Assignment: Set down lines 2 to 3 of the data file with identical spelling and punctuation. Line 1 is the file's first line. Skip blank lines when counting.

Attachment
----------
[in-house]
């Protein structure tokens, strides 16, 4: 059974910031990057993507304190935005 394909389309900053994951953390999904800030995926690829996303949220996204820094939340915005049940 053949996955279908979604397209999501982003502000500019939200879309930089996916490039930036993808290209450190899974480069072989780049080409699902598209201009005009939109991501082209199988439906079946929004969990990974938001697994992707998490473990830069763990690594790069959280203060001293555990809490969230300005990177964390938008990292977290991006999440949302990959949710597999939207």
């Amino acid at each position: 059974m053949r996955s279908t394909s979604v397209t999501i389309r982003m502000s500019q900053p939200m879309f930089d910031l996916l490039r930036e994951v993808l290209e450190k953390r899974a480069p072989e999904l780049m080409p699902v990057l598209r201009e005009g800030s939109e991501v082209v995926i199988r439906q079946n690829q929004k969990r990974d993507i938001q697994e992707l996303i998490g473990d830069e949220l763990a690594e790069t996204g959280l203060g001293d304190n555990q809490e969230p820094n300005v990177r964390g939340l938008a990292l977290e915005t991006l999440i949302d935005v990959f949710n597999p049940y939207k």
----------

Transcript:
């Protein structure tokens, strides 16, 4: 059974910031990057993507304190935005 394909389309900053994951953390999904800030995926690829996303949220996204820094939340915005049940 053949996955279908979604397209999501982003502000500019939200879309930089996916490039930036993808290209450190899974480069072989780049080409699902598209201009005009939109991501082209199988439906079946929004969990990974938001697994992707998490473990830069763990690594790069959280203060001293555990809490969230300005990177964390938008990292977290991006999440949302990959949710597999939207």
């Amino acid at each position: 059974m053949r996955s279908t394909s979604v397209t999501i389309r982003m502000s500019q900053p939200m879309f930089d910031l996916l490039r930036e994951v993808l290209e450190k953390r899974a480069p072989e999904l780049m080409p699902v990057l598209r201009e005009g800030s939109e991501v082209v995926i199988r439906q079946n690829q929004k969990r990974d993507i938001q697994e992707l996303i998490g473990d830069e949220l763990a690594e790069t996204g959280l203060g001293d304190n555990q809490e969230p820094n300005v990177r964390g939340l938008a990292l977290e915005t991006l999440i949302d935005v990959f949710n597999p049940y939207k």